The Educator's Notebook

A weekly collection of education-related news from around the web.

Educator’s Notebook #302 (September 1, 2019)

    • Edutopia
    • 08/23/19

    “Quality education is about relationships. Caring teachers who understand child development and who know and are attuned to the children in their care are far more important than many of the measures of quality we use today, such as class size, physical environments, or a specific curriculum. Rich, open-ended conversation is critical, and children need time in the day to experience warm, empathic oral language—to converse with each other playfully, to tell a rambling story to an adult, to listen to high-quality literature and ask meaningful questions.”

    • Cult of Pedagogy
    • 02/03/19

    “Instead of saying: “Your next step would be to revise some of the dialogue to make it sound more realistic.” Try this: “I wonder if, as a writer, you’re ready for more advanced dialogue techniques.”






    • Brain Pickings
    • 08/22/19

    “We all see something blinking in the sky at some point, but it’s a damn lot of work to put it in the bottle. Maybe that’s why only some of us become artists. Because we’re obsessive enough, idealistic enough, disciplined enough, or childish enough to wade through whatever is necessary, dedicating life to the search for these elusive flickers, above all else.”





    • The Conversation
    • 08/20/19

    “To shed light on like’s grammar, I’ve built what is known in linguistics as a corpus. A corpus is a representative sample of language as used by certain speakers. We can then examine this corpus to understand how language is used – rather than relying on our perceptions, opinions and memories.”







    • National Geographic
    • 08/20/19
    • New Yorker
    • 04/24/19

    “No one knew what to say to Thunberg, or how to respond to her exhortations. Her microphone check was another rhetorical device. “Did you hear what I just said?” she asked, in the middle of her speech. The room bellowed, “Yes!” “Is my English O.K.?” The audience laughed. Thunberg’s face flickered, but she did not smile. “Because I’m beginning to wonder.””


    • Starbucks
    • 08/26/19

    “Functional vs. expressive copy: Functional means helpful—it organizes things in a clear way and anticipates our audience’s needs, helping customers have an easy, enjoyable experience in-store and online. Used primarily for wayfinding and ordering, this copy is so seamlessly integrated that it calls attention to the product—not itself. Functional doesn’t mean sterile; it means clear… Expressive copy is where our brand personality unfurls with day-making thoughts. We use expressive moments on focal products to present a product truth in a fresh, relevant, interesting way. When we have the space, we tell a passionate coffee story. But even with just a few words, our copy can make you smile—always taking into account where our audience is interacting with us—and making every word count.”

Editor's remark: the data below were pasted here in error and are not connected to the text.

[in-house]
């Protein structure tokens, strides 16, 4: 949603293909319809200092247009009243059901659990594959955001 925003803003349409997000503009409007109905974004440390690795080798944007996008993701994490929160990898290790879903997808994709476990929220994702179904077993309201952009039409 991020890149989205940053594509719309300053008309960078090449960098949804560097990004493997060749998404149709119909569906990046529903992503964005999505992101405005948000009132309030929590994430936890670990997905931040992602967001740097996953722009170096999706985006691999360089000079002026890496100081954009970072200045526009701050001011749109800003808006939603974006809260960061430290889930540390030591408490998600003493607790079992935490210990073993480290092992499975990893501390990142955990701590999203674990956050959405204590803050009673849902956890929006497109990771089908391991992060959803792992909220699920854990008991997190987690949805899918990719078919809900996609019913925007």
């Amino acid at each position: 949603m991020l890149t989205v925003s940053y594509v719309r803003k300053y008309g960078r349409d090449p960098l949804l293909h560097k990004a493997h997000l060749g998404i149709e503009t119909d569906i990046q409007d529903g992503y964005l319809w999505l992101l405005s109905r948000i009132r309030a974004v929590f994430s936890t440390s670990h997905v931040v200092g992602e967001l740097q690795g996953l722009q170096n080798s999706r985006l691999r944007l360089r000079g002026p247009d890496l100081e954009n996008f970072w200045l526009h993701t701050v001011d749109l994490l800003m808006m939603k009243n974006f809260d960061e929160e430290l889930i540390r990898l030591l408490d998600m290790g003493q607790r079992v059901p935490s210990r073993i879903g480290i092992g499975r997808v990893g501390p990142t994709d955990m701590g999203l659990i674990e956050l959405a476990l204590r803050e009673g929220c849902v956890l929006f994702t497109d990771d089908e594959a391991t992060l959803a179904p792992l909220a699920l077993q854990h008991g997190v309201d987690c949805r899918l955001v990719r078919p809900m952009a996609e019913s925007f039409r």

• Next City
    • 05/04/16


Every week I send out articles I encounter from around the web. Subject matter ranges from hard knowledge about teaching to research about creativity and cognitive science to stories from other industries that, by analogy, inform what we do as educators. This breadth helps us see our work in new ways.

Readers include teachers, school leaders, university overseers, conference organizers, think tank workers, startup founders, nonprofit leaders, and people who are simply interested in what’s happening in education. They say it helps them keep tabs on what matters most in the conversation surrounding schools, teaching, learning, and more.

Peter Nilsson


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